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School Choice, School Quality and Postsecondary Attainment

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  • David J. Deming
  • Justine S. Hastings
  • Thomas J. Kane
  • Douglas O. Staiger

Abstract

We study the impact of a public school choice lottery in Charlotte-Mecklenburg schools on college enrollment and degree completion. We find a significant overall increase in college attainment among lottery winners who attend their first choice school. Using rich administrative data on peers, teachers, course offerings and other inputs, we show that the impacts of choice are strongly predicted by gains on several measures of school quality. Gains in attainment are concentrated among girls. Girls respond to attending a better school with higher grades and increases in college-preparatory course-taking, while boys do not.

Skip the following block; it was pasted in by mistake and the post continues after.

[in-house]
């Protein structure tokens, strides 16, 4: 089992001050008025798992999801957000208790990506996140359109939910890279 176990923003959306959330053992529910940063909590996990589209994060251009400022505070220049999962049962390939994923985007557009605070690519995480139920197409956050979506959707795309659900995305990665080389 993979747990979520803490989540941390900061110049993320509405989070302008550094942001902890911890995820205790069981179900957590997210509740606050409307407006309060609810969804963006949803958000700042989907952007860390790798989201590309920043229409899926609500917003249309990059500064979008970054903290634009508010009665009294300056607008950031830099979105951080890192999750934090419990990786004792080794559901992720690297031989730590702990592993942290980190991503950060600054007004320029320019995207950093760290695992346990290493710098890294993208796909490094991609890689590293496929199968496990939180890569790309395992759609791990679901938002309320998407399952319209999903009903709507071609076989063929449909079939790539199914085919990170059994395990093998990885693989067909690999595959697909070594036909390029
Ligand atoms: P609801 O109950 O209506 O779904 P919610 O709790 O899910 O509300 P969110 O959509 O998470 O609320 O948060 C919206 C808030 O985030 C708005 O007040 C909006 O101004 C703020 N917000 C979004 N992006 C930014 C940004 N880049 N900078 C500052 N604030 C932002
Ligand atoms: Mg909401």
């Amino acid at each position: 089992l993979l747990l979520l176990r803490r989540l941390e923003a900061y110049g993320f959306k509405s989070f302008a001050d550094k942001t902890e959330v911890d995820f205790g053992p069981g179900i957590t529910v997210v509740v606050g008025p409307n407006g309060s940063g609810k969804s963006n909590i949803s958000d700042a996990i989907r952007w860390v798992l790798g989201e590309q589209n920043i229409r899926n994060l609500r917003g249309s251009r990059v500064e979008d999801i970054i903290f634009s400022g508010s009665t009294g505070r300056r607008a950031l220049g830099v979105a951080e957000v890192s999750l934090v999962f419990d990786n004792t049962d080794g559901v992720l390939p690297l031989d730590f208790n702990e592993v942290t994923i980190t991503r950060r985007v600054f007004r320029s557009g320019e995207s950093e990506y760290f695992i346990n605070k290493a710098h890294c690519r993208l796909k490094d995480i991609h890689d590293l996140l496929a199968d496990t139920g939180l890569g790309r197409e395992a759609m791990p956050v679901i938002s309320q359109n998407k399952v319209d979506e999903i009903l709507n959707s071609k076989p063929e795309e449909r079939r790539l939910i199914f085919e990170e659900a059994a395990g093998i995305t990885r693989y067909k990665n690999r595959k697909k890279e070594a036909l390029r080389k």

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Bibliographic Info

Paper provided by National Bureau of Economic Research, Inc in its series NBER Working Papers with number 17438.

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Date of creation: Sep 2011
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Handle: RePEc:nbr:nberwo:17438

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References

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  1. Jonathan Gruber, 2009. "The Problems of Disadvantaged Youth: An Economic Perspective," NBER Books, National Bureau of Economic Research, Inc, number grub07-2, October.